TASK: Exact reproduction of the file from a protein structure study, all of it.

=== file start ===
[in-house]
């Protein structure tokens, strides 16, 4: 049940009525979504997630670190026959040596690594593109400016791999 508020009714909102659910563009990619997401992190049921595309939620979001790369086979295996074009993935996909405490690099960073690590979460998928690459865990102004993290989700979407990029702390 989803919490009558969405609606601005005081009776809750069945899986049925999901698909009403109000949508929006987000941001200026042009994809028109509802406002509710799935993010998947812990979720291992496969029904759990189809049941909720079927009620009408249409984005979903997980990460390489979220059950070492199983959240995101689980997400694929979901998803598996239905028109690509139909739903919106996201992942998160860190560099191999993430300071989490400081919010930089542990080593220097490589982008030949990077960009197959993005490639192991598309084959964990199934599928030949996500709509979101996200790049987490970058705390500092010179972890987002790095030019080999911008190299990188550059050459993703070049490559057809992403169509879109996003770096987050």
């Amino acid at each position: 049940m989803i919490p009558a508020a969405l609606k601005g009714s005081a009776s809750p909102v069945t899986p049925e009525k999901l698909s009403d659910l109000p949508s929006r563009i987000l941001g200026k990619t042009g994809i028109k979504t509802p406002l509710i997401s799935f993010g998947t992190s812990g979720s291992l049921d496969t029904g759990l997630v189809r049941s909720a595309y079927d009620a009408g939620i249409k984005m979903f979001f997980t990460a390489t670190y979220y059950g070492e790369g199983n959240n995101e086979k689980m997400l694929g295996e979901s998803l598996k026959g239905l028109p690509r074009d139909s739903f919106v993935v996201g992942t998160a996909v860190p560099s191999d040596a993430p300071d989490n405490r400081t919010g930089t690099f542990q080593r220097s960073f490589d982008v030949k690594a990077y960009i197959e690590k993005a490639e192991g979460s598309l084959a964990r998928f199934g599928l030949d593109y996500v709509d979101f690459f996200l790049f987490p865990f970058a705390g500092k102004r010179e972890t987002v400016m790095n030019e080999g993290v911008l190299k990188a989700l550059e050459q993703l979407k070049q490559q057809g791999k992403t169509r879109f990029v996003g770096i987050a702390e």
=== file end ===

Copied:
[in-house]
């Protein structure tokens, strides 16, 4: 049940009525979504997630670190026959040596690594593109400016791999 508020009714909102659910563009990619997401992190049921595309939620979001790369086979295996074009993935996909405490690099960073690590979460998928690459865990102004993290989700979407990029702390 989803919490009558969405609606601005005081009776809750069945899986049925999901698909009403109000949508929006987000941001200026042009994809028109509802406002509710799935993010998947812990979720291992496969029904759990189809049941909720079927009620009408249409984005979903997980990460390489979220059950070492199983959240995101689980997400694929979901998803598996239905028109690509139909739903919106996201992942998160860190560099191999993430300071989490400081919010930089542990080593220097490589982008030949990077960009197959993005490639192991598309084959964990199934599928030949996500709509979101996200790049987490970058705390500092010179972890987002790095030019080999911008190299990188550059050459993703070049490559057809992403169509879109996003770096987050």
């Amino acid at each position: 049940m989803i919490p009558a508020a969405l609606k601005g009714s005081a009776s809750p909102v069945t899986p049925e009525k999901l698909s009403d659910l109000p949508s929006r563009i987000l941001g200026k990619t042009g994809i028109k979504t509802p406002l509710i997401s799935f993010g998947t992190s812990g979720s291992l049921d496969t029904g759990l997630v189809r049941s909720a595309y079927d009620a009408g939620i249409k984005m979903f979001f997980t990460a390489t670190y979220y059950g070492e790369g199983n959240n995101e086979k689980m997400l694929g295996e979901s998803l598996k026959g239905l028109p690509r074009d139909s739903f919106v993935v996201g992942t998160a996909v860190p560099s191999d040596a993430p300071d989490n405490r400081t919010g930089t690099f542990q080593r220097s960073f490589d982008v030949k690594a990077y960009i197959e690590k993005a490639e192991g979460s598309l084959a964990r998928f199934g599928l030949d593109y996500v709509d979101f690459f996200l790049f987490p865990f970058a705390g500092k102004r010179e972890t987002v400016m790095n030019e080999g993290v911008l190299k990188a989700l550059e050459q993703l979407k070049q490559q057809g791999k992403t169509r879109f990029v996003g770096i987050a702390e």